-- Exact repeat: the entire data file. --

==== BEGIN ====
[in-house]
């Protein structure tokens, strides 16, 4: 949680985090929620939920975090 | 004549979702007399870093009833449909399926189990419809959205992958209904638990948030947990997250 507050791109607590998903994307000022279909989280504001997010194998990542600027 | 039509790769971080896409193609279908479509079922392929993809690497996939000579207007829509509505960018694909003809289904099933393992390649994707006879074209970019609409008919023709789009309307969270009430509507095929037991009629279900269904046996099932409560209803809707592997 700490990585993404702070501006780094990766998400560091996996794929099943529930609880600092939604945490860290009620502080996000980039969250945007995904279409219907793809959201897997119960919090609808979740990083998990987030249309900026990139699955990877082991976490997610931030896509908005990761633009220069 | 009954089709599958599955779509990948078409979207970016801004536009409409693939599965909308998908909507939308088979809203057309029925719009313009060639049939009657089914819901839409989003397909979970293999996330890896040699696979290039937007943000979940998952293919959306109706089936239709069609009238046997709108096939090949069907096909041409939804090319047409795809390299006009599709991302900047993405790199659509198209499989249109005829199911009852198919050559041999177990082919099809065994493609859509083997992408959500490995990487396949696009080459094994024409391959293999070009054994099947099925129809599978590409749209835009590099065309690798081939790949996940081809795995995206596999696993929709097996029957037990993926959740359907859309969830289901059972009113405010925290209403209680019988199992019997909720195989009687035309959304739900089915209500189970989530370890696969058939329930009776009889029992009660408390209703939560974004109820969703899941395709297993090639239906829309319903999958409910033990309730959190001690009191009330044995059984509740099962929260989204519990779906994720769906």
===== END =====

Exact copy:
[in-house]
């Protein structure tokens, strides 16, 4: 949680985090929620939920975090 | 004549979702007399870093009833449909399926189990419809959205992958209904638990948030947990997250 507050791109607590998903994307000022279909989280504001997010194998990542600027 | 039509790769971080896409193609279908479509079922392929993809690497996939000579207007829509509505960018694909003809289904099933393992390649994707006879074209970019609409008919023709789009309307969270009430509507095929037991009629279900269904046996099932409560209803809707592997 700490990585993404702070501006780094990766998400560091996996794929099943529930609880600092939604945490860290009620502080996000980039969250945007995904279409219907793809959201897997119960919090609808979740990083998990987030249309900026990139699955990877082991976490997610931030896509908005990761633009220069 | 009954089709599958599955779509990948078409979207970016801004536009409409693939599965909308998908909507939308088979809203057309029925719009313009060639049939009657089914819901839409989003397909979970293999996330890896040699696979290039937007943000979940998952293919959306109706089936239709069609009238046997709108096939090949069907096909041409939804090319047409795809390299006009599709991302900047993405790199659509198209499989249109005829199911009852198919050559041999177990082919099809065994493609859509083997992408959500490995990487396949696009080459094994024409391959293999070009054994099947099925129809599978590409749209835009590099065309690798081939790949996940081809795995995206596999696993929709097996029957037990993926959740359907859309969830289901059972009113405010925290209403209680019988199992019997909720195989009687035309959304739900089915209500189970989530370890696969058939329930009776009889029992009660408390209703939560974004109820969703899941395709297993090639239906829309319903999958409910033990309730959190001690009191009330044995059984509740099962929260989204519990779906994720769906």